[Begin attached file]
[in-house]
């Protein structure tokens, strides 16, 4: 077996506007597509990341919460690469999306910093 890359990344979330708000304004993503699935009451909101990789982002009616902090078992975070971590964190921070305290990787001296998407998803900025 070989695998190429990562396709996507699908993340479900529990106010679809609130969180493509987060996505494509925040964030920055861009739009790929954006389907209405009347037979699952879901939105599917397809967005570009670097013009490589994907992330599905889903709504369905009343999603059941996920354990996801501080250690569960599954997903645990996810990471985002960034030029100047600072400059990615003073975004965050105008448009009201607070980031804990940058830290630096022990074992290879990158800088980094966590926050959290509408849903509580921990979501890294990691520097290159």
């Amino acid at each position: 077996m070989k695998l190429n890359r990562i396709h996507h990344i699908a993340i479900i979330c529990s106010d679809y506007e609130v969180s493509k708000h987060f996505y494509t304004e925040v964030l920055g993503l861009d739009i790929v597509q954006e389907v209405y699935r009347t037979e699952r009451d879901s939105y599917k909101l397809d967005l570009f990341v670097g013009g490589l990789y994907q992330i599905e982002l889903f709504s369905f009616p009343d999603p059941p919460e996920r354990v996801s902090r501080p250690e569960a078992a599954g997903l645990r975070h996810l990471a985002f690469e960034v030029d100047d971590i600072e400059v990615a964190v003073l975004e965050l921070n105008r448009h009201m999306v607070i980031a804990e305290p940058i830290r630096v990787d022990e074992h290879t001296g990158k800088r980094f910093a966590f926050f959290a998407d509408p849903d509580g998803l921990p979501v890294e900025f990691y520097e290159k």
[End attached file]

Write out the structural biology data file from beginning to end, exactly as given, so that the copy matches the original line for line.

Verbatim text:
[in-house]
């Protein structure tokens, strides 16, 4: 077996506007597509990341919460690469999306910093 890359990344979330708000304004993503699935009451909101990789982002009616902090078992975070971590964190921070305290990787001296998407998803900025 070989695998190429990562396709996507699908993340479900529990106010679809609130969180493509987060996505494509925040964030920055861009739009790929954006389907209405009347037979699952879901939105599917397809967005570009670097013009490589994907992330599905889903709504369905009343999603059941996920354990996801501080250690569960599954997903645990996810990471985002960034030029100047600072400059990615003073975004965050105008448009009201607070980031804990940058830290630096022990074992290879990158800088980094966590926050959290509408849903509580921990979501890294990691520097290159």
């Amino acid at each position: 077996m070989k695998l190429n890359r990562i396709h996507h990344i699908a993340i479900i979330c529990s106010d679809y506007e609130v969180s493509k708000h987060f996505y494509t304004e925040v964030l920055g993503l861009d739009i790929v597509q954006e389907v209405y699935r009347t037979e699952r009451d879901s939105y599917k909101l397809d967005l570009f990341v670097g013009g490589l990789y994907q992330i599905e982002l889903f709504s369905f009616p009343d999603p059941p919460e996920r354990v996801s902090r501080p250690e569960a078992a599954g997903l645990r975070h996810l990471a985002f690469e960034v030029d100047d971590i600072e400059v990615a964190v003073l975004e965050l921070n105008r448009h009201m999306v607070i980031a804990e305290p940058i830290r630096v990787d022990e074992h290879t001296g990158k800088r980094f910093a966590f926050f959290a998407d509408p849903d509580g998803l921990p979501v890294e900025f990691y520097e290159k």